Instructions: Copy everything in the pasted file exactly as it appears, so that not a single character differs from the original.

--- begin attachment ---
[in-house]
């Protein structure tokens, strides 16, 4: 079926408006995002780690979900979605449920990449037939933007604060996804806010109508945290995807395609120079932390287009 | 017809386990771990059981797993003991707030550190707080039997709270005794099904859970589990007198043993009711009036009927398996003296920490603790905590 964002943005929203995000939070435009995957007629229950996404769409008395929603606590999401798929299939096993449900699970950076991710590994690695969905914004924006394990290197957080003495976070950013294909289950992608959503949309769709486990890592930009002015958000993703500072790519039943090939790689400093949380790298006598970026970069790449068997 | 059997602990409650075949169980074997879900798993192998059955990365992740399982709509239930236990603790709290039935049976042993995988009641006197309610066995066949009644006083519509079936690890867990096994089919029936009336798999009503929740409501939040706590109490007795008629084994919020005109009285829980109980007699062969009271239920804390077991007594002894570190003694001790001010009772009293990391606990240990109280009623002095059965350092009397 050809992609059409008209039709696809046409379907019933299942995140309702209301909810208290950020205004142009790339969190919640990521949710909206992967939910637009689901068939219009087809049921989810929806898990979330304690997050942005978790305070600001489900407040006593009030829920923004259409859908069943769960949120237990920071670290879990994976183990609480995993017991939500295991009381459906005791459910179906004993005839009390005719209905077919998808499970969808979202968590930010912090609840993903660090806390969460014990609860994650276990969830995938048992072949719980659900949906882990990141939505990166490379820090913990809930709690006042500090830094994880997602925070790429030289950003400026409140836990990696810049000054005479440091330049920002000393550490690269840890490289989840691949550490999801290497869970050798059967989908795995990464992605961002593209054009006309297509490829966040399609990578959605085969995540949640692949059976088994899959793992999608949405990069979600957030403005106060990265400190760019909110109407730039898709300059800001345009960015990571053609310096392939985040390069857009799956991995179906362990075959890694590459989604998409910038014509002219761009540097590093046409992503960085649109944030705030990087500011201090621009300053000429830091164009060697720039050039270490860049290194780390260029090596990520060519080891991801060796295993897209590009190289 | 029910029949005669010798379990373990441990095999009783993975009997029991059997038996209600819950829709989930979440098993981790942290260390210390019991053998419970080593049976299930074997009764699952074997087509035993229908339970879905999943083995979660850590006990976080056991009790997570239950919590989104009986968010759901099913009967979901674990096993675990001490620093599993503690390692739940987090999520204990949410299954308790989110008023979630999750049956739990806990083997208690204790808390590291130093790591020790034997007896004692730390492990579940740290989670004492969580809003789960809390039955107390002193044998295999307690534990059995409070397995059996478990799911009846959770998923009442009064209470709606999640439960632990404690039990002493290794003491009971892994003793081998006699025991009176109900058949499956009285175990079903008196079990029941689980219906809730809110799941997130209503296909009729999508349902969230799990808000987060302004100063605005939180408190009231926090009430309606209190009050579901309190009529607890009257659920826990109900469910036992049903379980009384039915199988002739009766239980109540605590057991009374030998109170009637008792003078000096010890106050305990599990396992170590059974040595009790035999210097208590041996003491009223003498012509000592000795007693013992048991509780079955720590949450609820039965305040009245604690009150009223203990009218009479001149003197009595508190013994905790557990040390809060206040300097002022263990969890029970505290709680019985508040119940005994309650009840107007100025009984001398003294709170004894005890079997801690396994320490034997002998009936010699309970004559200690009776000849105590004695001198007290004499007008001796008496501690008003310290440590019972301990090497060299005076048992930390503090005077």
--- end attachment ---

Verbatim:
[in-house]
């Protein structure tokens, strides 16, 4: 079926408006995002780690979900979605449920990449037939933007604060996804806010109508945290995807395609120079932390287009 | 017809386990771990059981797993003991707030550190707080039997709270005794099904859970589990007198043993009711009036009927398996003296920490603790905590 964002943005929203995000939070435009995957007629229950996404769409008395929603606590999401798929299939096993449900699970950076991710590994690695969905914004924006394990290197957080003495976070950013294909289950992608959503949309769709486990890592930009002015958000993703500072790519039943090939790689400093949380790298006598970026970069790449068997 | 059997602990409650075949169980074997879900798993192998059955990365992740399982709509239930236990603790709290039935049976042993995988009641006197309610066995066949009644006083519509079936690890867990096994089919029936009336798999009503929740409501939040706590109490007795008629084994919020005109009285829980109980007699062969009271239920804390077991007594002894570190003694001790001010009772009293990391606990240990109280009623002095059965350092009397 050809992609059409008209039709696809046409379907019933299942995140309702209301909810208290950020205004142009790339969190919640990521949710909206992967939910637009689901068939219009087809049921989810929806898990979330304690997050942005978790305070600001489900407040006593009030829920923004259409859908069943769960949120237990920071670290879990994976183990609480995993017991939500295991009381459906005791459910179906004993005839009390005719209905077919998808499970969808979202968590930010912090609840993903660090806390969460014990609860994650276990969830995938048992072949719980659900949906882990990141939505990166490379820090913990809930709690006042500090830094994880997602925070790429030289950003400026409140836990990696810049000054005479440091330049920002000393550490690269840890490289989840691949550490999801290497869970050798059967989908795995990464992605961002593209054009006309297509490829966040399609990578959605085969995540949640692949059976088994899959793992999608949405990069979600957030403005106060990265400190760019909110109407730039898709300059800001345009960015990571053609310096392939985040390069857009799956991995179906362990075959890694590459989604998409910038014509002219761009540097590093046409992503960085649109944030705030990087500011201090621009300053000429830091164009060697720039050039270490860049290194780390260029090596990520060519080891991801060796295993897209590009190289 | 029910029949005669010798379990373990441990095999009783993975009997029991059997038996209600819950829709989930979440098993981790942290260390210390019991053998419970080593049976299930074997009764699952074997087509035993229908339970879905999943083995979660850590006990976080056991009790997570239950919590989104009986968010759901099913009967979901674990096993675990001490620093599993503690390692739940987090999520204990949410299954308790989110008023979630999750049956739990806990083997208690204790808390590291130093790591020790034997007896004692730390492990579940740290989670004492969580809003789960809390039955107390002193044998295999307690534990059995409070397995059996478990799911009846959770998923009442009064209470709606999640439960632990404690039990002493290794003491009971892994003793081998006699025991009176109900058949499956009285175990079903008196079990029941689980219906809730809110799941997130209503296909009729999508349902969230799990808000987060302004100063605005939180408190009231926090009430309606209190009050579901309190009529607890009257659920826990109900469910036992049903379980009384039915199988002739009766239980109540605590057991009374030998109170009637008792003078000096010890106050305990599990396992170590059974040595009790035999210097208590041996003491009223003498012509000592000795007693013992048991509780079955720590949450609820039965305040009245604690009150009223203990009218009479001149003197009595508190013994905790557990040390809060206040300097002022263990969890029970505290709680019985508040119940005994309650009840107007100025009984001398003294709170004894005890079997801690396994320490034997002998009936010699309970004559200690009776000849105590004695001198007290004499007008001796008496501690008003310290440590019972301990090497060299005076048992930390503090005077």